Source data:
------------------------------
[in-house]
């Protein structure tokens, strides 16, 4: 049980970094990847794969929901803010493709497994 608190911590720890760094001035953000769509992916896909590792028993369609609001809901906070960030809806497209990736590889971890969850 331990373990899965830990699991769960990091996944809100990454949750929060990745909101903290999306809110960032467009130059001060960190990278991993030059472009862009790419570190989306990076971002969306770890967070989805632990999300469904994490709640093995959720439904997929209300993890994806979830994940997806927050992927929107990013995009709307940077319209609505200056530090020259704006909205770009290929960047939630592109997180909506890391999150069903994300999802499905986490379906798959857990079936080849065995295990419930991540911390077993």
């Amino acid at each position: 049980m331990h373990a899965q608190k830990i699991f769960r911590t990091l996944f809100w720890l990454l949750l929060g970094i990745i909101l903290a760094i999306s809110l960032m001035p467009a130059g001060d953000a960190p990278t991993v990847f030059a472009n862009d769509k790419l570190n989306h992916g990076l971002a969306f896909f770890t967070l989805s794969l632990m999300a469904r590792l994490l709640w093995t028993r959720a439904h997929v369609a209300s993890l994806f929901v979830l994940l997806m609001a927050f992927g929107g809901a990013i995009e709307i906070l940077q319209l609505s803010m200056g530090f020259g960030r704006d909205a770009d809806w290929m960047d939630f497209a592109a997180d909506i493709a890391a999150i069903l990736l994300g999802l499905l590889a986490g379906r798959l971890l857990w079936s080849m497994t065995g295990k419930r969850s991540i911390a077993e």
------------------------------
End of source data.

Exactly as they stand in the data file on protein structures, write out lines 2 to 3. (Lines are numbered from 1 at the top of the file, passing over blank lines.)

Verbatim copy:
């Protein structure tokens, strides 16, 4: 049980970094990847794969929901803010493709497994 608190911590720890760094001035953000769509992916896909590792028993369609609001809901906070960030809806497209990736590889971890969850 331990373990899965830990699991769960990091996944809100990454949750929060990745909101903290999306809110960032467009130059001060960190990278991993030059472009862009790419570190989306990076971002969306770890967070989805632990999300469904994490709640093995959720439904997929209300993890994806979830994940997806927050992927929107990013995009709307940077319209609505200056530090020259704006909205770009290929960047939630592109997180909506890391999150069903994300999802499905986490379906798959857990079936080849065995295990419930991540911390077993």
């Amino acid at each position: 049980m331990h373990a899965q608190k830990i699991f769960r911590t990091l996944f809100w720890l990454l949750l929060g970094i990745i909101l903290a760094i999306s809110l960032m001035p467009a130059g001060d953000a960190p990278t991993v990847f030059a472009n862009d769509k790419l570190n989306h992916g990076l971002a969306f896909f770890t967070l989805s794969l632990m999300a469904r590792l994490l709640w093995t028993r959720a439904h997929v369609a209300s993890l994806f929901v979830l994940l997806m609001a927050f992927g929107g809901a990013i995009e709307i906070l940077q319209l609505s803010m200056g530090f020259g960030r704006d909205a770009d809806w290929m960047d939630f497209a592109a997180d909506i493709a890391a999150i069903l990736l994300g999802l499905l590889a986490g379906r798959l971890l857990w079936s080849m497994t065995g295990k419930r969850s991540i911390a077993e």